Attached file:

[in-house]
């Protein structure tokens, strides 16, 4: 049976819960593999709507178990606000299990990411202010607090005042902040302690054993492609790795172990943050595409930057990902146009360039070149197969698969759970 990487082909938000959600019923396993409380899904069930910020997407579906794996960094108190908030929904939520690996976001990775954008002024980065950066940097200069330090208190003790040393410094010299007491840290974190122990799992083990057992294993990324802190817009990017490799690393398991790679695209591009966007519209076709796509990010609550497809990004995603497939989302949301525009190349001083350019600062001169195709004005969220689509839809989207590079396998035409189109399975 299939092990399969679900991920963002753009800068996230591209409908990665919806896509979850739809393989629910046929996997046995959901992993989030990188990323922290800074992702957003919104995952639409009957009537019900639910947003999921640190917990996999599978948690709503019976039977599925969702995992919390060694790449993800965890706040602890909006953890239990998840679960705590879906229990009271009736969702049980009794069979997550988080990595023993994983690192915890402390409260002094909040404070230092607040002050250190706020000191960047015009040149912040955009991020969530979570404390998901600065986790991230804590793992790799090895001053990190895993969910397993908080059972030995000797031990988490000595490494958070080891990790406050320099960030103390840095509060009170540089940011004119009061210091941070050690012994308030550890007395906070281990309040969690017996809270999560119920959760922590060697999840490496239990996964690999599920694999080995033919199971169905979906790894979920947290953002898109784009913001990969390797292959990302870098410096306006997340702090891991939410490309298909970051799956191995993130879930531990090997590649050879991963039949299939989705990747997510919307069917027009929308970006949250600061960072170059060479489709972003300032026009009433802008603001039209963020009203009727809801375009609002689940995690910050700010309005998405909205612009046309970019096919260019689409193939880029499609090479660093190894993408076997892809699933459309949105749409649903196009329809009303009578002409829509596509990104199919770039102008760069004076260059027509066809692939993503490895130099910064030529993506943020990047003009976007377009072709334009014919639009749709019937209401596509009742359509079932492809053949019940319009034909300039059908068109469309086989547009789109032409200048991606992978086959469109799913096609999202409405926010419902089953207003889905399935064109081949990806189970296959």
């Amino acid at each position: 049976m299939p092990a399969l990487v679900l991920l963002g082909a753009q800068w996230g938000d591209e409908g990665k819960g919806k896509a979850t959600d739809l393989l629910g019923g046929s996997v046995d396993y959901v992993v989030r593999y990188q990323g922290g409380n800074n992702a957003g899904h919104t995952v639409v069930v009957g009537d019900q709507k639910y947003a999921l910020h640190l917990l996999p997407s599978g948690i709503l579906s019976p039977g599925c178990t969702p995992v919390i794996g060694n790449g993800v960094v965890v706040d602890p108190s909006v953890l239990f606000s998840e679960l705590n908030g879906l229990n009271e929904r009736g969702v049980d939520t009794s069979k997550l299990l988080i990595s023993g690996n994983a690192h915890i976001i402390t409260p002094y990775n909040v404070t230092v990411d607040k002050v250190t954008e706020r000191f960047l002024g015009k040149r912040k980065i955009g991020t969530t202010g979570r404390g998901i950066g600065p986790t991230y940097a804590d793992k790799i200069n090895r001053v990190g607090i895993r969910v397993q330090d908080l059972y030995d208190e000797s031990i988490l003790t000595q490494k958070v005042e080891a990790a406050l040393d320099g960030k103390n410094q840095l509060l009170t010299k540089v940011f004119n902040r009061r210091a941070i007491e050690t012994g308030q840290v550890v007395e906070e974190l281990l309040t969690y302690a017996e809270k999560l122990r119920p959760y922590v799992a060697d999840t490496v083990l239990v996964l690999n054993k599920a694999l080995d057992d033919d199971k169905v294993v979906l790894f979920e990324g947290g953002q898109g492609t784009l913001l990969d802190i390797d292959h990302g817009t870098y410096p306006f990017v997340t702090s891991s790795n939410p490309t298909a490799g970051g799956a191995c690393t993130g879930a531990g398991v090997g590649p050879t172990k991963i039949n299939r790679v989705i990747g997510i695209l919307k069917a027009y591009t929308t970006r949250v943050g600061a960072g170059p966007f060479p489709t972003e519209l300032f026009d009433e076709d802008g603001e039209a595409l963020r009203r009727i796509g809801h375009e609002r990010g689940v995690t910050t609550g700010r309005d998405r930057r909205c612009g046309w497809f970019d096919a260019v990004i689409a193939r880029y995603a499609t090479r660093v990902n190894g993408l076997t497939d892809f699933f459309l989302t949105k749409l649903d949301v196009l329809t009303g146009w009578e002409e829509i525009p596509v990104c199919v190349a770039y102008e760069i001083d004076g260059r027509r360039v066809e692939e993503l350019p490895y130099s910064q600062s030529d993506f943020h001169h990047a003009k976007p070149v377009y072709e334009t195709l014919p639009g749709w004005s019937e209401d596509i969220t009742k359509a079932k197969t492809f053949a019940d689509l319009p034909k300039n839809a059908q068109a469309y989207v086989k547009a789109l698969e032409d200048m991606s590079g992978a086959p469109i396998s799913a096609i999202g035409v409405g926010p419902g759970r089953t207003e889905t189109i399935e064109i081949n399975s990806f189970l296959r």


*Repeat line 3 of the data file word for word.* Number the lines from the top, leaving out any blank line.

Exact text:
């Amino acid at each position: 049976m299939p092990a399969l990487v679900l991920l963002g082909a753009q800068w996230g938000d591209e409908g990665k819960g919806k896509a979850t959600d739809l393989l629910g019923g046929s996997v046995d396993y959901v992993v989030r593999y990188q990323g922290g409380n800074n992702a957003g899904h919104t995952v639409v069930v009957g009537d019900q709507k639910y947003a999921l910020h640190l917990l996999p997407s599978g948690i709503l579906s019976p039977g599925c178990t969702p995992v919390i794996g060694n790449g993800v960094v965890v706040d602890p108190s909006v953890l239990f606000s998840e679960l705590n908030g879906l229990n009271e929904r009736g969702v049980d939520t009794s069979k997550l299990l988080i990595s023993g690996n994983a690192h915890i976001i402390t409260p002094y990775n909040v404070t230092v990411d607040k002050v250190t954008e706020r000191f960047l002024g015009k040149r912040k980065i955009g991020t969530t202010g979570r404390g998901i950066g600065p986790t991230y940097a804590d793992k790799i200069n090895r001053v990190g607090i895993r969910v397993q330090d908080l059972y030995d208190e000797s031990i988490l003790t000595q490494k958070v005042e080891a990790a406050l040393d320099g960030k103390n410094q840095l509060l009170t010299k540089v940011f004119n902040r009061r210091a941070i007491e050690t012994g308030q840290v550890v007395e906070e974190l281990l309040t969690y302690a017996e809270k999560l122990r119920p959760y922590v799992a060697d999840t490496v083990l239990v996964l690999n054993k599920a694999l080995d057992d033919d199971k169905v294993v979906l790894f979920e990324g947290g953002q898109g492609t784009l913001l990969d802190i390797d292959h990302g817009t870098y410096p306006f990017v997340t702090s891991s790795n939410p490309t298909a490799g970051g799956a191995c690393t993130g879930a531990g398991v090997g590649p050879t172990k991963i039949n299939r790679v989705i990747g997510i695209l919307k069917a027009y591009t929308t970006r949250v943050g600061a960072g170059p966007f060479p489709t972003e519209l300032f026009d009433e076709d802008g603001e039209a595409l963020r009203r009727i796509g809801h375009e609002r990010g689940v995690t910050t609550g700010r309005d998405r930057r909205c612009g046309w497809f970019d096919a260019v990004i689409a193939r880029y995603a499609t090479r660093v990902n190894g993408l076997t497939d892809f699933f459309l989302t949105k749409l649903d949301v196009l329809t009303g146009w009578e002409e829509i525009p596509v990104c199919v190349a770039y102008e760069i001083d004076g260059r027509r360039v066809e692939e993503l350019p490895y130099s910064q600062s030529d993506f943020h001169h990047a003009k976007p070149v377009y072709e334009t195709l014919p639009g749709w004005s019937e209401d596509i969220t009742k359509a079932k197969t492809f053949a019940d689509l319009p034909k300039n839809a059908q068109a469309y989207v086989k547009a789109l698969e032409d200048m991606s590079g992978a086959p469109i396998s799913a096609i999202g035409v409405g926010p419902g759970r089953t207003e889905t189109i399935e064109i081949n399975s990806f189970l296959r």